Ever since the passage of the Affordable Care Act, abbreviated the ACA, also known as Obamacare, the future of health care law has been a polarizing debate within the political world. Given the gridlock between the right and left ends of the political spectrum, the future of national health care laws face a very uncertain future.
While the passage of the ACA was and still is hotly contested, one thing that most everyone agrees on is that health care costs are spiraling out of control, making basic medical care an expensive proposition for most individuals. Despite this, what exactly to do about it is where the debate begins.
The Affordable Care Act offers federal subsidies and a marketplace for competing quotes, in the hopes of making health insurance more affordable to lower income people. In fact, millions have registered through the site over several years to purchase coverage. The subsidies are financed through a number of taxes and fees, including a hotly contested mandate that all adult Americans have health insurance or pay a fine.
The results of the ACA are openly disputed nearly daily between the Democrats on the left and the Republicans on the right. While there is of course no pure consensus on either side, in general, the Democrats plan to defend the law and strengthen or improve it, while many Republicans advocate repealing the law and replacing it.
The future of the health care law may not wind up in the hands of Congress, in the end. Making significant changes to it or killing it altogether would likely require the same set of political circumstances leading to the bill in the first place, that is: the White House and both chambers of Congress all being controlled by the same political party. While the future is unknown, pundits do not expect this trifecta to come together again in the next two to three years, if not longer, as Congress is expected to remain divided, regardless of the outcome of the Presidential race.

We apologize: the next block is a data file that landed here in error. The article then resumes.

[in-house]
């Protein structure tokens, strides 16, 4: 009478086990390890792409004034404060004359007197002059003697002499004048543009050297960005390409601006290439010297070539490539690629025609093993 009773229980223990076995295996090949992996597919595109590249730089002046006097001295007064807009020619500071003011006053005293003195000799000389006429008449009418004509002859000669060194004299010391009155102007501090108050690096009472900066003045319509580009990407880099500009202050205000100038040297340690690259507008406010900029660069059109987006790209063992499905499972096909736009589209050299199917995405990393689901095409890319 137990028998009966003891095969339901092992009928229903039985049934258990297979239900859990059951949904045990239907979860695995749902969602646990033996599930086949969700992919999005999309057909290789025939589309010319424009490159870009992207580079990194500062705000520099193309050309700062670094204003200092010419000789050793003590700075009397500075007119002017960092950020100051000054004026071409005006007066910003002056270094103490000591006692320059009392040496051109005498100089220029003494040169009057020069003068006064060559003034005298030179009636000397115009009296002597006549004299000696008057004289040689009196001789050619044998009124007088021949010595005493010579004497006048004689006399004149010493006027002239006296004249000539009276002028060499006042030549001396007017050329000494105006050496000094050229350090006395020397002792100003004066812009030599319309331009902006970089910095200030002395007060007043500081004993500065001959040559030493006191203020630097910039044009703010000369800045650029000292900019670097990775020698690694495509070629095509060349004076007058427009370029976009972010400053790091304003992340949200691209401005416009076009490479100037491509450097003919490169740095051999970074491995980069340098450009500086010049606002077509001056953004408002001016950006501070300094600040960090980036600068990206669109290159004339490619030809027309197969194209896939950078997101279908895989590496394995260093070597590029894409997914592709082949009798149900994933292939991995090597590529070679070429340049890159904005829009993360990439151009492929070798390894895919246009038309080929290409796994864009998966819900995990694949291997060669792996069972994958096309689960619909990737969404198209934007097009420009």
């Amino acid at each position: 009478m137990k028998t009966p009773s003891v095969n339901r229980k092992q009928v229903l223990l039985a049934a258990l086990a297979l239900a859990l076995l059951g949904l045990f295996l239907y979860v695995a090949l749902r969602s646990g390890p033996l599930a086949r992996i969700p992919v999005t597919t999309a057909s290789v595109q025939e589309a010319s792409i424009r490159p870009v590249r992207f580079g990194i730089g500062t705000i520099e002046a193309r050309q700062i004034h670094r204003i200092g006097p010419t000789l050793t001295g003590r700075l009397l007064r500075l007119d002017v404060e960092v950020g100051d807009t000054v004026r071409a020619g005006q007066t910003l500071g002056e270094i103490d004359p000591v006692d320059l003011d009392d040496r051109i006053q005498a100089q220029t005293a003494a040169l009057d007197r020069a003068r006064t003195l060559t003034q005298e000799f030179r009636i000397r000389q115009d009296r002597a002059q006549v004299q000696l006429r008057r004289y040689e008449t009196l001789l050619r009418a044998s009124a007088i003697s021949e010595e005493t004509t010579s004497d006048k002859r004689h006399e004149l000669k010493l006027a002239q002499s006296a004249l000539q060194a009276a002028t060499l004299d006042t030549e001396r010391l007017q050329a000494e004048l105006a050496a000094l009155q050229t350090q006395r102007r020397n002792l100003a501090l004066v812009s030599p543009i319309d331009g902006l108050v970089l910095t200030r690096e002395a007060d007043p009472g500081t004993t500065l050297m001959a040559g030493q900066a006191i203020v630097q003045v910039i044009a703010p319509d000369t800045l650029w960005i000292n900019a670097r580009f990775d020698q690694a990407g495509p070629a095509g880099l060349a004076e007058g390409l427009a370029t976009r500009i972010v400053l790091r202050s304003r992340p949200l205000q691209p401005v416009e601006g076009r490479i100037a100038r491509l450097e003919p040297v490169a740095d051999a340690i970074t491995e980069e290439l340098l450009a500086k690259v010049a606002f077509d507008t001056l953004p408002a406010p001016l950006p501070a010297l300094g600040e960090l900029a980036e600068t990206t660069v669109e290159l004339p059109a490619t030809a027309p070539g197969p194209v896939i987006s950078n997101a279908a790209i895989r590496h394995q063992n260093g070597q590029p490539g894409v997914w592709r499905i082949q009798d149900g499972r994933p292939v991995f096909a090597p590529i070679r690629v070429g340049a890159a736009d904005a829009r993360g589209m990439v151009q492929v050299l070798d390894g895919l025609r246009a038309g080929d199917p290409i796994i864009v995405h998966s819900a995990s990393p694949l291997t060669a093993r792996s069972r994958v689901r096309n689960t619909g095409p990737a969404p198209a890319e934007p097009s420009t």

The ACA has already survived a number of court challenges that went all the way to the Supreme Court. Given the demise of Justice Scalia and the possibility of a deadlocked court producing tied votes for the near future, it is unlikely that any court decision could overturn the bill. While there are those both advocating for the destruction of the law as well as some clamoring for taking the next step into actual universal health care, it would seem that the ACA is here to stay for now.